Date: 2/25/17 9:37 pm
From: Jeff Fleischer <dmarc-noreply...> (Redacted sender raptorrunner97321 for DMARC)
Subject: [obol] banner raptor day in Linn County
Hi Everyone,
Well, it could not have gone any better for me today on my final raptor survey in Linn County.  The route I did today is my biggest one, about 135 miles long and it takes a full day to complete.  It covers all the valley floor from Hwy 228/American Drive just north of Halsey south to Priceboro Rd near the Linn/Lane Co border and from the Willamette River east to the foothills south of Brownsville.  I was about 1.5 hours into the survey when I found the Gyrfalcon on Malpass Rd just south of Lake Creek Dr.  It flushed off of a wooden fence post next to the road and landed about 5 poles out into the field on the east side of the road.  I watched it for about 10 minutes, took some pictures, then posted my first post on OBOL, hoping some folks might be able to come out and refind it.  Turns out a fair number were able to refind the bird throughout the day, thanks to Jenna Curtis and Jessie Laney for posting their pictures when they refound it further south on Malpass Rd south of Nixon Dr about an hour after my post :)  I refound it again on Substation Rd a few miles south of the original site later in the day.  It was perched on a wood post out in the field north of the road.  Vicki Buck and Steve Jaggers appeared shortly after I found the bird and they were able to enjoy the sighting.  While watching the Gyr, Vicki found a Merlin perched on one of the fence wires near the Gyr so I started getting excited because I knew that my route was leading me into areas where I find Peregrines and Prairies pretty regularly during my winter surveys.  With high hopes I continued my survey, leaving Vicki and Steve to chase the Gyr which was starting to head north again back up towards Malpass Rd.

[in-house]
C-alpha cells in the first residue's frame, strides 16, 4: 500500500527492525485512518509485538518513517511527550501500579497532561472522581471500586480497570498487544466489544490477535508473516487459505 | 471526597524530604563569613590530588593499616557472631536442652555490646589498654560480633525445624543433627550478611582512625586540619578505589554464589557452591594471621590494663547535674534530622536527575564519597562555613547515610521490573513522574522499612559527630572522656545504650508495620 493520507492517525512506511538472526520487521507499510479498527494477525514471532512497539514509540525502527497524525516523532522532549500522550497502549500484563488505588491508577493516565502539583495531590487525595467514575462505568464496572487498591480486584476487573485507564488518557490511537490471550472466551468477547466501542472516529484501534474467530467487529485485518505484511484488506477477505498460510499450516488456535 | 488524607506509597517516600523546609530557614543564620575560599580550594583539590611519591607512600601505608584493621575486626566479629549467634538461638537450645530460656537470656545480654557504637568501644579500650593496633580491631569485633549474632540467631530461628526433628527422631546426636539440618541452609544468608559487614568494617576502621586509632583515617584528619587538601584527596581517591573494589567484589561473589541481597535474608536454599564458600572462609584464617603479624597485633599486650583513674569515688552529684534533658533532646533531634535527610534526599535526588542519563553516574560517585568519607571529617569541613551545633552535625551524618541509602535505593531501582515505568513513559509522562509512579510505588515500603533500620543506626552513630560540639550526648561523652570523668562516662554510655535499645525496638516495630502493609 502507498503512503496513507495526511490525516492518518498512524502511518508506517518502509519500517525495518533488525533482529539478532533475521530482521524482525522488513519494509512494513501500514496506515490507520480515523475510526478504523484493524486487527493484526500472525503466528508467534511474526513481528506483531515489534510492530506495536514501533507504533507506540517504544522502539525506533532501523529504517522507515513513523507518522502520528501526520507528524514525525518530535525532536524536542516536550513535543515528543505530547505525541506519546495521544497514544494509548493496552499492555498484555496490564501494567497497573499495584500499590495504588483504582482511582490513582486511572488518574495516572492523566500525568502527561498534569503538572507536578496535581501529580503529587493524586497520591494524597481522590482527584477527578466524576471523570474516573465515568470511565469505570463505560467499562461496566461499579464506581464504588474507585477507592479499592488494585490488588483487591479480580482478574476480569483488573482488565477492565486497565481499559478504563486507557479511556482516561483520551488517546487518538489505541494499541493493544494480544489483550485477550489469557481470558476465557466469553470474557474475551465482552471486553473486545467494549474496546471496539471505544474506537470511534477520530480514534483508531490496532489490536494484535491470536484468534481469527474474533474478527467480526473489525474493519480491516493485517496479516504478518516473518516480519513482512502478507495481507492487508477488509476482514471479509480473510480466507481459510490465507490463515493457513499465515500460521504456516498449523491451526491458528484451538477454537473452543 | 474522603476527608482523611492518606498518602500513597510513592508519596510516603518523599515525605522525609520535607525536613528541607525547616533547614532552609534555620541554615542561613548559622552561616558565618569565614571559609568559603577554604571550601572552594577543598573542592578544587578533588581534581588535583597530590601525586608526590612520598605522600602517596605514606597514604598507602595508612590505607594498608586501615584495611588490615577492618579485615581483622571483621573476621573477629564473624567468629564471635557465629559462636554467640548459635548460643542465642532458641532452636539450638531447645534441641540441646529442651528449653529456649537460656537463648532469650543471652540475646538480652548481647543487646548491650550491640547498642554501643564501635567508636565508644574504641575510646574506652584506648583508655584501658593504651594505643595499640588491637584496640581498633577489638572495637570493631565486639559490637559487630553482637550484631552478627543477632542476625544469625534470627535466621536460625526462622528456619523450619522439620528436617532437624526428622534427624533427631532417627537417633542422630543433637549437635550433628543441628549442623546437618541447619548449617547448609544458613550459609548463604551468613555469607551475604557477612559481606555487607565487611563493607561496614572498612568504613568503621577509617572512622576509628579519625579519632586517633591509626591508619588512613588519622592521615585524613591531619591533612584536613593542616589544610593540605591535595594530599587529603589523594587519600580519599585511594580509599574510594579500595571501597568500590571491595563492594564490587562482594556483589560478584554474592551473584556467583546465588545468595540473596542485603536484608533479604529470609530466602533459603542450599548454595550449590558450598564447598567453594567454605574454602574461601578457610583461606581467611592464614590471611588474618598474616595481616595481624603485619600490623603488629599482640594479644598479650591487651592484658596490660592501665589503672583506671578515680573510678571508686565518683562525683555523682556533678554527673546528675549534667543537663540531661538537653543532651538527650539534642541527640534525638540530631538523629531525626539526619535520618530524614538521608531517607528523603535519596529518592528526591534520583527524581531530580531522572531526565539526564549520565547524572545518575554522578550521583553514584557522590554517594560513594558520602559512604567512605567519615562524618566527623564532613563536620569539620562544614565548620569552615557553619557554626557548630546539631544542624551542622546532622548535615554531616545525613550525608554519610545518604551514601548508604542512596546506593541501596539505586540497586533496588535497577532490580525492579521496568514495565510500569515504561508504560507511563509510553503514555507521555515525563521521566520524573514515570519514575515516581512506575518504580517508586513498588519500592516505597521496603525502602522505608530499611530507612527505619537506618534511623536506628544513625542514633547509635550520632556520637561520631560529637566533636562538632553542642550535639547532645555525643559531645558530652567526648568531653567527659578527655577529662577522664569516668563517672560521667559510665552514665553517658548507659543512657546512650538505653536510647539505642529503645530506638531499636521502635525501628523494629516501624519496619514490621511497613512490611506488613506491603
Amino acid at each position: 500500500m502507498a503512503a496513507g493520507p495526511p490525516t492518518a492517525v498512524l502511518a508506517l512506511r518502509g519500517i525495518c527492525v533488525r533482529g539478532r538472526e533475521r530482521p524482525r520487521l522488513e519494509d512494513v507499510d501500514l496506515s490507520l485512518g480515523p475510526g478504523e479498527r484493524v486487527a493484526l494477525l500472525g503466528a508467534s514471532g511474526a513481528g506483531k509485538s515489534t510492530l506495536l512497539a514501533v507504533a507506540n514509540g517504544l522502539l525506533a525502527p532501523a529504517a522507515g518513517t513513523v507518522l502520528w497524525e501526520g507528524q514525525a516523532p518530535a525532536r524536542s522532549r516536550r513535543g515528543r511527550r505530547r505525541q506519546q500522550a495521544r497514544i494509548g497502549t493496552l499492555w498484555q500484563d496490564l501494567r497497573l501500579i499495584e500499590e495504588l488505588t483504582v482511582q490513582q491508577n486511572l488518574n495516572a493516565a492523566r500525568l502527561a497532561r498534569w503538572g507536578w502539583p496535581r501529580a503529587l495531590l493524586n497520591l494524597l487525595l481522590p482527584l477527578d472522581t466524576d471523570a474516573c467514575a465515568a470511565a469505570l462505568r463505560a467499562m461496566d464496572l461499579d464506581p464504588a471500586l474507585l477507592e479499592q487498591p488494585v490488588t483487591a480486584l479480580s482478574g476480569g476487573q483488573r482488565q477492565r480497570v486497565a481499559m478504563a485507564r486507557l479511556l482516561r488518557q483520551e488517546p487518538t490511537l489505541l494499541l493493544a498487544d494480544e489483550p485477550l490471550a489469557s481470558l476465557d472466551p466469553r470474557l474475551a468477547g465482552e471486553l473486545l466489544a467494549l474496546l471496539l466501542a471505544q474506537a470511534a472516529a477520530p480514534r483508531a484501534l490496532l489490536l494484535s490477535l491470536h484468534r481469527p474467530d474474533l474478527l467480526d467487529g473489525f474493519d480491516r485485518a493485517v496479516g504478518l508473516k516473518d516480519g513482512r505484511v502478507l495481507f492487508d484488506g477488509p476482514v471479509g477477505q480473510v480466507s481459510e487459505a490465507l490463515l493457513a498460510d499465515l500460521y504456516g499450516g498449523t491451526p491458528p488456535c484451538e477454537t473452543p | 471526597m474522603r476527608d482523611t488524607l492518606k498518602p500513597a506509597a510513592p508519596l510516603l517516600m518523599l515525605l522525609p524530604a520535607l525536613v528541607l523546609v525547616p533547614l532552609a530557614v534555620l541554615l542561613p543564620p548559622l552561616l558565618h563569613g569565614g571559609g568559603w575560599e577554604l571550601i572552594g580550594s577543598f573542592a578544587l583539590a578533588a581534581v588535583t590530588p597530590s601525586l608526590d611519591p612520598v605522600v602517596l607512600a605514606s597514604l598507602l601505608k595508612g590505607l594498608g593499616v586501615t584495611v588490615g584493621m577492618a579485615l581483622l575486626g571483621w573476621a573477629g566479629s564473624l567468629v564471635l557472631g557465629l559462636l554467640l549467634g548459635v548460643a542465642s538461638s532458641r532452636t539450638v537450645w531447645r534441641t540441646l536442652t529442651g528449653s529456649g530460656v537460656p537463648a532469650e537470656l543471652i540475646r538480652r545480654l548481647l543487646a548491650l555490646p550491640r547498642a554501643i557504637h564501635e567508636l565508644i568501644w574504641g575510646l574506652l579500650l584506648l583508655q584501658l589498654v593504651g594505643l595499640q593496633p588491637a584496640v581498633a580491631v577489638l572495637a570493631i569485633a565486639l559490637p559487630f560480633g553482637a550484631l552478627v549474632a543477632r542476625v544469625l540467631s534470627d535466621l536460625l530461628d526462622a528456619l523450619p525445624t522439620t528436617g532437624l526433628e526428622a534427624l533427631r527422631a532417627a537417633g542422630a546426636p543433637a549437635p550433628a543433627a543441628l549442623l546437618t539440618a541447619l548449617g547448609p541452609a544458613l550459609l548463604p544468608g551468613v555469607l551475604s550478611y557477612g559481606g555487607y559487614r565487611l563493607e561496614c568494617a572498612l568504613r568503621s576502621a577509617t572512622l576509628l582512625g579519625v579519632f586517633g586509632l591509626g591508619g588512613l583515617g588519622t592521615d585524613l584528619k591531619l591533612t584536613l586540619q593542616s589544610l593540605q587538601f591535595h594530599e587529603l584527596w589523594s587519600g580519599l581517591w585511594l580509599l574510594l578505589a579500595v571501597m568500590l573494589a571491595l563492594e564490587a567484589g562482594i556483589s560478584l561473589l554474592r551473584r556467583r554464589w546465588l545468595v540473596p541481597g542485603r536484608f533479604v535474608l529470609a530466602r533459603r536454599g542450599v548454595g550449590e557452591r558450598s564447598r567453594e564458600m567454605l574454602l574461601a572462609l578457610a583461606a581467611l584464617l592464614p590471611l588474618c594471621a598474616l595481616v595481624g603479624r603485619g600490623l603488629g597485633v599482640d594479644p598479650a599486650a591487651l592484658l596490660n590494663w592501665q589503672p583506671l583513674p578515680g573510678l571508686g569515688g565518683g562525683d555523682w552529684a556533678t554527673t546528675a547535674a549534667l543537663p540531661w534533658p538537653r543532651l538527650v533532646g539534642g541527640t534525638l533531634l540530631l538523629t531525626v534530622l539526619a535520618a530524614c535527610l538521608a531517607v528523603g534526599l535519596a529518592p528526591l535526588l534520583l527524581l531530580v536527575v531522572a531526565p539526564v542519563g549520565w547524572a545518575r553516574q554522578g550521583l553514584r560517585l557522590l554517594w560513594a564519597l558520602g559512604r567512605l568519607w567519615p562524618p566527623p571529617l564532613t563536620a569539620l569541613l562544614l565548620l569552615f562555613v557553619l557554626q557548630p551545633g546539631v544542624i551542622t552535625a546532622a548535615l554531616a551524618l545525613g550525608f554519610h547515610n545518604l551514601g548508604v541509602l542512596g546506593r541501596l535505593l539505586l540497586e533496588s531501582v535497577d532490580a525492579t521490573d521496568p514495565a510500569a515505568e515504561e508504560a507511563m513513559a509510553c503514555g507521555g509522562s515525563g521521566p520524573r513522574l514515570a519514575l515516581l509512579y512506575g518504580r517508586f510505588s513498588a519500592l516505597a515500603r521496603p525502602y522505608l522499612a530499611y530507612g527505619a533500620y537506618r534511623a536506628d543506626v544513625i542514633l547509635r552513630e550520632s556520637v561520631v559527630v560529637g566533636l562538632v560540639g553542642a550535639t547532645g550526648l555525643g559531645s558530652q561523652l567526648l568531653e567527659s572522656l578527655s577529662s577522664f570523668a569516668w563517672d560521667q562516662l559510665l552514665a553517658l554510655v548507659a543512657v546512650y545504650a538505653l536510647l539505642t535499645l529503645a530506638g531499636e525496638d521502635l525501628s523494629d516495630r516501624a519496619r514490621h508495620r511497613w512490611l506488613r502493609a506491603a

About an hour later, I crossed over I-5 on Lake Creek Dr into Prairie Falcon territory and it took about 3 minutes to find one!  It was perched on the short tree line heading south of Lake Creek Dr on Weggener Rd.  At that point I was pretty confident that I was finally going to get the complete falcon slam, all five NA species in the west but was really anxious with negative thoughts about not getting it!  I continued the survey which flipped back over to the west side of I-5.  I eventually got down to Bond Butte Rd and crossed back over on the east side of I-5 and headed north on Weggener Rd.  When I got to Twin Buttes Rd I turned east and looked at a lone tree in the field to the north where I saw a slender shaped raptor that was obviously a falcon and not a Red-tailed Hawk.  Heart was really pumping then and I was hoping that it was not the Prairie that maybe had moved south.  I put the scope on it and immediately saw the tell tale full black helmeted Peregrine.  Whew, that was quite a moment.  After savoring it a bit, I wrote my second OBOL email explaining what I had just done.  The rest of the survey went like clockwork and I found another Peregrine along Gap Rd south of Diamond Hill Rd to add an exclamation mark to the falcon day! :)